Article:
Some civic-minded ideas
Regarding your Jan. 7 editorial, "Eyes on these guys": First, about having to justify using the word "guys": If anyone wants to find that problematic, especially with anyone at CityBeat using it, they need to have their head examined. No need to waste precious ink explaining it in this, apparently hypersensitive, day and age.
Second, I want to address how urbanism and density have been addressed in these pages. You have given good coverage to the Howard Blackson style of thinking, but I'm not sure you've addressed why urbanism is important especially for anyone who cares about lefty-progressive politics. Walkability, bikability and urbanism are all good things and goals that help us all experience elements core to our value systems, even if we may not necessarily realize it on an intuitive sense, but urbanism is a means to attaining social equity and eliminating inequities that have been perpetuated by building and maintaining an auto-centric society.
Transit is the only transportation mode that has no physical barriers—it's truly open to anyone who can afford the fare (the cost of the transit pass is an issue worth discussing on its own, because transit users are expected to pay for the full operating costs, whereas drivers are not). Bicycling, besides being fun and healthy, is also environmentally friendly, creates more space on the road and increases vehicle parking spaces (each bike at a destination is one less parking space required). And walking is core to our identity as a species.
Local blogs (San Diego Free Press being one) have addressed how freeways have completely economically decimated thriving neighborhoods (City Heights and Barrio Logan being two examples). The general fear of developers can be attributed to the haphazard planning that has destroyed open spaces in the county, increasing both infrastructure-maintenance costs for spread-out developments and creating a city where residents are explicitly divided into haves and have-nots (for example, note how Mello-Roos taxes don't benefit the broader city).
Spread-out development also creates an infrastructure backbone that becomes strained with having to deliver services to neighborhoods located all over our huge city, and due to both historical neglect and a seeming inability to just look at the city's balance sheets, elected leaders have (in the past) been unable to really calculate costs of services delivered and benefits attained. Little things like parklets can expand public space and increase the retail opportunities in the city. Bike corrals or any bike parking can help create a visual welcome mat for anyone who rides.
But specific to the mayor, acknowledging his role as a Republican, here are some ideas to improve quality of life:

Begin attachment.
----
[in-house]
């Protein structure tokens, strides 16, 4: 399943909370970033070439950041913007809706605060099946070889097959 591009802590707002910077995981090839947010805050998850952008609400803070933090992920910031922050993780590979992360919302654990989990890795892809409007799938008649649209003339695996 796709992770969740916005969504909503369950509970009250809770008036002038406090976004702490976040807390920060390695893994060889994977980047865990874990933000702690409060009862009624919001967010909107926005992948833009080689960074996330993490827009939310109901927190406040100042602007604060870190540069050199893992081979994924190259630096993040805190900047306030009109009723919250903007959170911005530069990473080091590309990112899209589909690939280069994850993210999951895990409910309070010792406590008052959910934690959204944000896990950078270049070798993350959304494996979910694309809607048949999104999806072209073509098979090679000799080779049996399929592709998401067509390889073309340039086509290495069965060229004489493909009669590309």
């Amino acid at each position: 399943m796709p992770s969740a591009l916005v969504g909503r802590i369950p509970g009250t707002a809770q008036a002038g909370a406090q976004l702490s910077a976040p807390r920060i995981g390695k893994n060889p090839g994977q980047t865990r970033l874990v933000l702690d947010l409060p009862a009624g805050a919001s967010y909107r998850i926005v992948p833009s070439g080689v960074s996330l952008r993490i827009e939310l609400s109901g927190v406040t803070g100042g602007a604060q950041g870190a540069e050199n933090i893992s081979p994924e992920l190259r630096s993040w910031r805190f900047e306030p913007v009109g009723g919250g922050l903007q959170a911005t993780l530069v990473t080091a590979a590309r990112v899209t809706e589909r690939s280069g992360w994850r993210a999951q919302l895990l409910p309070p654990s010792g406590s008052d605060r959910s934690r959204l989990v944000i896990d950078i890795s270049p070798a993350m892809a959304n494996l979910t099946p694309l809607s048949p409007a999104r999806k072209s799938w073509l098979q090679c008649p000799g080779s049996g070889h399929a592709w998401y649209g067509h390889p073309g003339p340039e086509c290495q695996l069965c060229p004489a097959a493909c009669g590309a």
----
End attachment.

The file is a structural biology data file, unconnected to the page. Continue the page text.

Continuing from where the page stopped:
Great cities are great because they have a lot of activity: people congestion. Why not use our City of Villages general plan to help cut down on the process needed to open the main streets up on a regular basis? Test the idea on main streets like Imperial Avenue, Market Street (Downtown), University Avenue (Hillcrest), Garnet Avenue (Pacific Beach), Newport Avenue, National Avenue, San Ysidro, and Convoy Street and close a street off for long periods by programming it with either farmers markets, busking activities or just encouraging people to show up and experience our outdoors regularly, maybe every weekend?
Partner with MTS to offer 24-hour discounted day passes to encourage people to leave the car at home. If there is mistrust with the police, having officers mingle with the public in casual, impromptu meetings could go a long way toward building trust. Encouraging people to get out on the streets also creates a safety effect, as people are watching out for one another. If something like this is done regularly (Saturdays from 9 a.m. to 2 p.m.?), the opportunity is there to also engage on a wide range of other city issues (figuring out where the potholes are, or whatever the issue is).
The mayor himself should be out and about and walk the talk: Take the bus to Convoy or ride the rapid to Rancho Bernardo and document it. He doesn't have to rattle his highway-happy buddies if he doesn't want to, but pushing the city to take a more active role and ownership in activity through all that asphalt we have surrounding us would help showcase his commitment toward urbanism and help him (and our city) understand solutions he could champion.
Samantha Ollinger, City Heights
Thanks from Newtown
Just wanted to drop a quick note to tell you how much I enjoyed Ryan Bradford's Jan. 14 "Well, That Was Awkward" column about going to a gun show on the anniversary of the Sandy Hook school shootings in Newtown, Connecticut. I didn't want to like it. I didn't even want to read it when the Google alert reached my inbox. And yet, something pulled me toward it, and I gave it a chance.
I'm glad I did. Thank you for your fabulous deprecating humor. I loved the description of the scared-white-man stereotypes and the "autocorrect" you set up. Brilliant.
Thank you for taking on the chest thumping Second Amendment zealots in a way that most of them won't even understand. If I ever bump into you at 10 a.m., I'll buy you a beer.
The Newtown Bee
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